Peak Oil: The Long & The Short
BY JAMES QUINN
Does it seem like we’ve been here before?
A barrel of Brent Crude (the truest indicator of worldwide oil scarcity) sits at $118, up from $75 per barrel in July 2010 – a 57% increase in eleven months. In the U.S., the average price of gasoline is $3.69 per gallon this week, up 37% in the last year and up 100% in the last 30 months.
The pundits and politicians are responding predictably. They blame the Libyan revolution, the dreaded speculators and that old fallback – Big Oil. When the Middle East turmoil began in earnest in January, gas prices had already risen 15% in three months, spurred by increased worldwide demand and by Ben Bernanke’s printing press. Congressmen have reacted in their usual kneejerk politically motivated fashion by demanding that supplies be released from the Strategic Oil Reserve.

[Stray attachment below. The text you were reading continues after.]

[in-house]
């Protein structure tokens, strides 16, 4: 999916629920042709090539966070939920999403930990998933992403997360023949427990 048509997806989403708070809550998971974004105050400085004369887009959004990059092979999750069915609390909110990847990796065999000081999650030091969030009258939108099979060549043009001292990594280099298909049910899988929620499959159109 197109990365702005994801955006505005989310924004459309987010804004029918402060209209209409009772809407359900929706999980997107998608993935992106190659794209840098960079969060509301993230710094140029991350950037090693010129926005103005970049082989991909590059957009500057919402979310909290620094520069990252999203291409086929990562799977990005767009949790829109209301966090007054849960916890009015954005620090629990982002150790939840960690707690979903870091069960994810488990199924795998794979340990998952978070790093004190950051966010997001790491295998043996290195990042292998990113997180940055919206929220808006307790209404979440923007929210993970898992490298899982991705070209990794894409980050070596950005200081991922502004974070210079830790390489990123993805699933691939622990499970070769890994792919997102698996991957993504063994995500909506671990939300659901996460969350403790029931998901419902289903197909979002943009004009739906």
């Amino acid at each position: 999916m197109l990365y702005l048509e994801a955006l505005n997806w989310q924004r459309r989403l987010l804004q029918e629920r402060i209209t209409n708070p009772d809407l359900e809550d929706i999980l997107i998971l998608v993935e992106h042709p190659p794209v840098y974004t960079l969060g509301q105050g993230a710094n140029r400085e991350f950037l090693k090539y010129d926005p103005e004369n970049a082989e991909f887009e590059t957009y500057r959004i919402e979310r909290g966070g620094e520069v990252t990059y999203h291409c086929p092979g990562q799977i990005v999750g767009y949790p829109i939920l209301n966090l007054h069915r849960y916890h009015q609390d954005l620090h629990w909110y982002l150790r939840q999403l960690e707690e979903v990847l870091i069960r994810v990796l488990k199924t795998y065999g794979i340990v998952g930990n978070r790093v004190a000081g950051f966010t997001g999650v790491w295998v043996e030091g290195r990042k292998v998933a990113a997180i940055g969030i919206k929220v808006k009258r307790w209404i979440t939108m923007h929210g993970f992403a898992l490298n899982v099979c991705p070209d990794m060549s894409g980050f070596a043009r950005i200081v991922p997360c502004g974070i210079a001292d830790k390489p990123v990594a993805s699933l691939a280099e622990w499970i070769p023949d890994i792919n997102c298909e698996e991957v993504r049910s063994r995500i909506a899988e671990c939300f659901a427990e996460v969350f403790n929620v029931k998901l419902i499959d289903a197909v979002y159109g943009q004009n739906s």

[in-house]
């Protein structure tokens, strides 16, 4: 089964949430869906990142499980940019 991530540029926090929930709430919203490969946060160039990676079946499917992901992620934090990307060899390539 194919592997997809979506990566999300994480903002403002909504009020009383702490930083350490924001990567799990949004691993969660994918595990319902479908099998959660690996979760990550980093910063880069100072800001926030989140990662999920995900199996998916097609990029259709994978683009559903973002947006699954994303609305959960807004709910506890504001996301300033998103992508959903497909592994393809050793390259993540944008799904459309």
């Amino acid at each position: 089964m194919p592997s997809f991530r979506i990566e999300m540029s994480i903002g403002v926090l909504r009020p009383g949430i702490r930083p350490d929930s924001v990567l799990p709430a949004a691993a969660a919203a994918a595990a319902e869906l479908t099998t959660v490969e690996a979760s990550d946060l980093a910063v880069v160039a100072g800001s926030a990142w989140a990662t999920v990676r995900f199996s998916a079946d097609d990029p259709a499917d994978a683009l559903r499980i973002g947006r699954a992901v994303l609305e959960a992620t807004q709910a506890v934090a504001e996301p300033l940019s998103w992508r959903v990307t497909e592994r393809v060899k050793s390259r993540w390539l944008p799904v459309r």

Congress has a little trouble with the concept of “strategic.” They also have difficulty dealing with a reality that has been staring them in the face for decades. Politicians will always disregard prudent, long-term planning for vote-generating talk and gestures.
The Long Term
Peak oil has been a mathematically predictable occurrence since American geophysicist M. King Hubbert figured out the process in 1956. His model predicted that oil production in the United States would peak in 1970. He wasn’t far off. In 1971, when the U.S. was producing 88% of its oil needs, domestic production approached 10 million barrels per day and has been in decline ever since.